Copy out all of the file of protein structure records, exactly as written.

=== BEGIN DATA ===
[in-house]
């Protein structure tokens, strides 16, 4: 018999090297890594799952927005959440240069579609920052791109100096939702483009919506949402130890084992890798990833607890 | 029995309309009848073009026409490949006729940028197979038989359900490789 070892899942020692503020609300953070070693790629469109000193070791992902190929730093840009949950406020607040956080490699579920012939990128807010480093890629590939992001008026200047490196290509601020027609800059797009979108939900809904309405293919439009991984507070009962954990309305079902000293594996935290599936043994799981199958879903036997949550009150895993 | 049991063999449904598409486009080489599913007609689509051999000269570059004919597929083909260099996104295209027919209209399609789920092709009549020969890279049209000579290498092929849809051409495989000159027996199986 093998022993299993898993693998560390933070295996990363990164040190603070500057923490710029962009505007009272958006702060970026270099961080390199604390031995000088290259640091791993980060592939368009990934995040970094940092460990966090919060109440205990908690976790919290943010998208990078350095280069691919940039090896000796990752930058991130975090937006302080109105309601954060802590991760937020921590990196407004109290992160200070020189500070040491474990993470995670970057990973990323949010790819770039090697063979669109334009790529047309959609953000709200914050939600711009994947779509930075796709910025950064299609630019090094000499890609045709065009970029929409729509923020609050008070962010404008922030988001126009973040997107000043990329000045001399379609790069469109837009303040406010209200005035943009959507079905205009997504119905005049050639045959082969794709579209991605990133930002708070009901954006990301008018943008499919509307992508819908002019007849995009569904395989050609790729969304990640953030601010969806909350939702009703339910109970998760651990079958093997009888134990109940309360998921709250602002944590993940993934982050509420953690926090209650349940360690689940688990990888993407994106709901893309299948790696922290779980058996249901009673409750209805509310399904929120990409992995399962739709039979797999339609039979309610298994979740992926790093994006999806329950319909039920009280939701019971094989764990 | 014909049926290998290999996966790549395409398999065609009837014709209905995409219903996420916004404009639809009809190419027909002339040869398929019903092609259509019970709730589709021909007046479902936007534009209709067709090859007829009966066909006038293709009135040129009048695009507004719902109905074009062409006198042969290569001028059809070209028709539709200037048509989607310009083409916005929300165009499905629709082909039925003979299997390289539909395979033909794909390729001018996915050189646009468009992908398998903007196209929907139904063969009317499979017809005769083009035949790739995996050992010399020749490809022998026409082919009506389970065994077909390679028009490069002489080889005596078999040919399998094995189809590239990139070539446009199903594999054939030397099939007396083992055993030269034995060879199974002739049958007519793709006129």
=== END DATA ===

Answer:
[in-house]
């Protein structure tokens, strides 16, 4: 018999090297890594799952927005959440240069579609920052791109100096939702483009919506949402130890084992890798990833607890 | 029995309309009848073009026409490949006729940028197979038989359900490789 070892899942020692503020609300953070070693790629469109000193070791992902190929730093840009949950406020607040956080490699579920012939990128807010480093890629590939992001008026200047490196290509601020027609800059797009979108939900809904309405293919439009991984507070009962954990309305079902000293594996935290599936043994799981199958879903036997949550009150895993 | 049991063999449904598409486009080489599913007609689509051999000269570059004919597929083909260099996104295209027919209209399609789920092709009549020969890279049209000579290498092929849809051409495989000159027996199986 093998022993299993898993693998560390933070295996990363990164040190603070500057923490710029962009505007009272958006702060970026270099961080390199604390031995000088290259640091791993980060592939368009990934995040970094940092460990966090919060109440205990908690976790919290943010998208990078350095280069691919940039090896000796990752930058991130975090937006302080109105309601954060802590991760937020921590990196407004109290992160200070020189500070040491474990993470995670970057990973990323949010790819770039090697063979669109334009790529047309959609953000709200914050939600711009994947779509930075796709910025950064299609630019090094000499890609045709065009970029929409729509923020609050008070962010404008922030988001126009973040997107000043990329000045001399379609790069469109837009303040406010209200005035943009959507079905205009997504119905005049050639045959082969794709579209991605990133930002708070009901954006990301008018943008499919509307992508819908002019007849995009569904395989050609790729969304990640953030601010969806909350939702009703339910109970998760651990079958093997009888134990109940309360998921709250602002944590993940993934982050509420953690926090209650349940360690689940688990990888993407994106709901893309299948790696922290779980058996249901009673409750209805509310399904929120990409992995399962739709039979797999339609039979309610298994979740992926790093994006999806329950319909039920009280939701019971094989764990 | 014909049926290998290999996966790549395409398999065609009837014709209905995409219903996420916004404009639809009809190419027909002339040869398929019903092609259509019970709730589709021909007046479902936007534009209709067709090859007829009966066909006038293709009135040129009048695009507004719902109905074009062409006198042969290569001028059809070209028709539709200037048509989607310009083409916005929300165009499905629709082909039925003979299997390289539909395979033909794909390729001018996915050189646009468009992908398998903007196209929907139904063969009317499979017809005769083009035949790739995996050992010399020749490809022998026409082919009506389970065994077909390679028009490069002489080889005596078999040919399998094995189809590239990139070539446009199903594999054939030397099939007396083992055993030269034995060879199974002739049958007519793709006129």